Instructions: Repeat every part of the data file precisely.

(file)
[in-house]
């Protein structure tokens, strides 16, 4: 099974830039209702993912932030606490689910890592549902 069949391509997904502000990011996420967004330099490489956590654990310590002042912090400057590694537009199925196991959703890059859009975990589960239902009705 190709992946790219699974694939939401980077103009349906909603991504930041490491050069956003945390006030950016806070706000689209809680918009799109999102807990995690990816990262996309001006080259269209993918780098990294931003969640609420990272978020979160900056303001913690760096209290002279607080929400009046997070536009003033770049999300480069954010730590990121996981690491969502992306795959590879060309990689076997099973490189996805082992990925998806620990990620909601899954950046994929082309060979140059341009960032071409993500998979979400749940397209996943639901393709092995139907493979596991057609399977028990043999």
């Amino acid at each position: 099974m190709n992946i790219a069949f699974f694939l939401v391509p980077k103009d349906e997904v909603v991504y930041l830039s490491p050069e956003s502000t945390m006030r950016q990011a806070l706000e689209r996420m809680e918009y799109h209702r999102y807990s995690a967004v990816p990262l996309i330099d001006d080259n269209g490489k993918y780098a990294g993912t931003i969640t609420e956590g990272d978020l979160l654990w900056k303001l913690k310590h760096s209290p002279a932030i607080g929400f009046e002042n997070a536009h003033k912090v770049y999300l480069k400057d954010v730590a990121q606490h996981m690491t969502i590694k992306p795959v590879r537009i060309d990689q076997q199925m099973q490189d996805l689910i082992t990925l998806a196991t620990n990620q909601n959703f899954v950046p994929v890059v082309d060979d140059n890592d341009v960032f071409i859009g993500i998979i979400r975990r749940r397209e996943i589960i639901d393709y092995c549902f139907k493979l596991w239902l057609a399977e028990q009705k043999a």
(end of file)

[in-house]
């Protein structure tokens, strides 16, 4: 099974830039209702993912932030606490689910890592549902 069949391509997904502000990011996420967004330099490489956590654990310590002042912090400057590694537009199925196991959703890059859009975990589960239902009705 190709992946790219699974694939939401980077103009349906909603991504930041490491050069956003945390006030950016806070706000689209809680918009799109999102807990995690990816990262996309001006080259269209993918780098990294931003969640609420990272978020979160900056303001913690760096209290002279607080929400009046997070536009003033770049999300480069954010730590990121996981690491969502992306795959590879060309990689076997099973490189996805082992990925998806620990990620909601899954950046994929082309060979140059341009960032071409993500998979979400749940397209996943639901393709092995139907493979596991057609399977028990043999």
């Amino acid at each position: 099974m190709n992946i790219a069949f699974f694939l939401v391509p980077k103009d349906e997904v909603v991504y930041l830039s490491p050069e956003s502000t945390m006030r950016q990011a806070l706000e689209r996420m809680e918009y799109h209702r999102y807990s995690a967004v990816p990262l996309i330099d001006d080259n269209g490489k993918y780098a990294g993912t931003i969640t609420e956590g990272d978020l979160l654990w900056k303001l913690k310590h760096s209290p002279a932030i607080g929400f009046e002042n997070a536009h003033k912090v770049y999300l480069k400057d954010v730590a990121q606490h996981m690491t969502i590694k992306p795959v590879r537009i060309d990689q076997q199925m099973q490189d996805l689910i082992t990925l998806a196991t620990n990620q909601n959703f899954v950046p994929v890059v082309d060979d140059n890592d341009v960032f071409i859009g993500i998979i979400r975990r749940r397209e996943i589960i639901d393709y092995c549902f139907k493979l596991w239902l057609a399977e028990q009705k043999a």